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Nyhavn waterfront, Copenhagen, Denmark. (Credit: Michael Dougherty)

First, for those who haven’t been to Copenhagen, it’s a beautiful city that I highly recommend. Deep history, friendly people (almost all of whom speak excellent English), and the convenient mass transit that is so typical of Europe. Walk along the canals or climb the external staircase to the top of Vor Frelser’s Kirke (Our Savior’s Church). An hour north of Copenhagen, Kronborg Castle, which is the model for Shakespeare’s Elsinore in Hamlet, is an especially nice day trip. If you’re adventurous, try the Danish national meal, ‘stegt flæsk,’ a delicious crispy pork dish, which came with the following warning in our restaurant’s menu: “Ask your waiter before ordering”! But now, back to the research.

Little is known about how adolescents view genetic testing, especially the psychosocial impacts of the benefits and harms frequently discussed by experts, yet clinical practice often involves decisions that may affect them. Our research used data from ASHG’s annual DNA Day Essay Contest entries to characterize adolescents’ views.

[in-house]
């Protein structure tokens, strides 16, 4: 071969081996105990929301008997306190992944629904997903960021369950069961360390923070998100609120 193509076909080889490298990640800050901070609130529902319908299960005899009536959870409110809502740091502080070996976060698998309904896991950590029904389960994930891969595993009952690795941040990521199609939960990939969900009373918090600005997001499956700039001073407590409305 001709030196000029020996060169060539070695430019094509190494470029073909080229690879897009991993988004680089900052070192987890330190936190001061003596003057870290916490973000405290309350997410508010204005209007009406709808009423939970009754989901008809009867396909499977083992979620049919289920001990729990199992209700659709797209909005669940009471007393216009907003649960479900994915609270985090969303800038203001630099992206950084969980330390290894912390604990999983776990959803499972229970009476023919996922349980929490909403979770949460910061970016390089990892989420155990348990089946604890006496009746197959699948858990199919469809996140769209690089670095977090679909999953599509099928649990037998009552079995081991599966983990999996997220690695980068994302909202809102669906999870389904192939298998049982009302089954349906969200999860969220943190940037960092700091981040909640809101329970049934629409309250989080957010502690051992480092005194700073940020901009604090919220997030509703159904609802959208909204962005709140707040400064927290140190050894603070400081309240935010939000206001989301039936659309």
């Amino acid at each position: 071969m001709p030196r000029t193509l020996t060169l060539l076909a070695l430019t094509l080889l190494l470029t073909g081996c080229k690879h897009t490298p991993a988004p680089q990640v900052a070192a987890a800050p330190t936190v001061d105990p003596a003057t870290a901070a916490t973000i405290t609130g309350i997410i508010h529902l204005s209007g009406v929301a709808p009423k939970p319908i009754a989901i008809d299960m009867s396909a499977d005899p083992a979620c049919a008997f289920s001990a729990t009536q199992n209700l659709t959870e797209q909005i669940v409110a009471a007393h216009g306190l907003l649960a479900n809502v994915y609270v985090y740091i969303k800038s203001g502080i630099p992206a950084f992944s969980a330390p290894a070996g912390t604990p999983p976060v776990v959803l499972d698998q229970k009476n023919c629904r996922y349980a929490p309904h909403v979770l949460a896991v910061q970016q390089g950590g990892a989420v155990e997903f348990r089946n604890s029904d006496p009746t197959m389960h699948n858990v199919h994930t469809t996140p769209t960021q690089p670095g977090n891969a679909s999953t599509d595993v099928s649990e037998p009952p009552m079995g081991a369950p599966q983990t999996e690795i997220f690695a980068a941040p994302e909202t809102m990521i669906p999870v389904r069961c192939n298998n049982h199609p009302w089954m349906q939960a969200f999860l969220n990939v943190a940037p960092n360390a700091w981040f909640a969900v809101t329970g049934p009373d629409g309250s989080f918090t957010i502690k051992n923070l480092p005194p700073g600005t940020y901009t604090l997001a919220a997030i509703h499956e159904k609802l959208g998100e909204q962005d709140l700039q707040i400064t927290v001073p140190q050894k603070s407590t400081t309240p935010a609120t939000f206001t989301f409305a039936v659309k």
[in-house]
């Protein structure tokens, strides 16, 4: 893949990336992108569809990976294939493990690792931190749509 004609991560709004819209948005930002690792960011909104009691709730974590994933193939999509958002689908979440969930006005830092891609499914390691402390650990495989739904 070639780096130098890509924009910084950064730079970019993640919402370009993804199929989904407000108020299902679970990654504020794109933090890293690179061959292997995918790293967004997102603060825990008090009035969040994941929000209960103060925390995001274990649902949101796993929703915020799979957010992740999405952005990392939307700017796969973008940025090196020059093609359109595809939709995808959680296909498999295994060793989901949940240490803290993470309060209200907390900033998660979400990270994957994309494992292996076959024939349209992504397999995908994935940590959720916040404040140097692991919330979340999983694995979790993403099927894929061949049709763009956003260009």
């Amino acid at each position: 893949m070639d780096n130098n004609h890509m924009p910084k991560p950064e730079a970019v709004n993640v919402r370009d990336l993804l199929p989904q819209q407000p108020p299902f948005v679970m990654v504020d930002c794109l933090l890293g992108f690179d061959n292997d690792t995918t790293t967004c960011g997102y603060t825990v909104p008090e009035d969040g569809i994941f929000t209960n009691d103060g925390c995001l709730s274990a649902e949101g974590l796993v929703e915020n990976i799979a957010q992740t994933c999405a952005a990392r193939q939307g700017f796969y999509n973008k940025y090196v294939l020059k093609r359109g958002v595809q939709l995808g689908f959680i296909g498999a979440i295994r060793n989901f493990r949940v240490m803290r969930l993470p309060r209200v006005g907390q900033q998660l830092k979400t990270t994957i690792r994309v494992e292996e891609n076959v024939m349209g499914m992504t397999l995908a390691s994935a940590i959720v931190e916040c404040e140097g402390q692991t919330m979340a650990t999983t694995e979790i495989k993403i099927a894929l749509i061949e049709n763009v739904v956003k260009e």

ASHG’s 2016 DNA Day Essay Contest question asked high school students to identify an adult-onset genetic condition and to defend or refute the recommendation in ASHG’s 2015 position statement to defer genetic testing until adulthood. Over 1,200 essays from 45 U.S. states and 22 non-U.S. countries were assessed using thematic, mixed-methods analysis. Students identified 100 conditions, but 75% chose one of five more familiar disorders, including Huntington disease, hereditary breast and ovarian cancer (e.g., BRCA), and Alzheimer’s. Across all conditions, roughly equal numbers of students chose to defer testing as to not defer.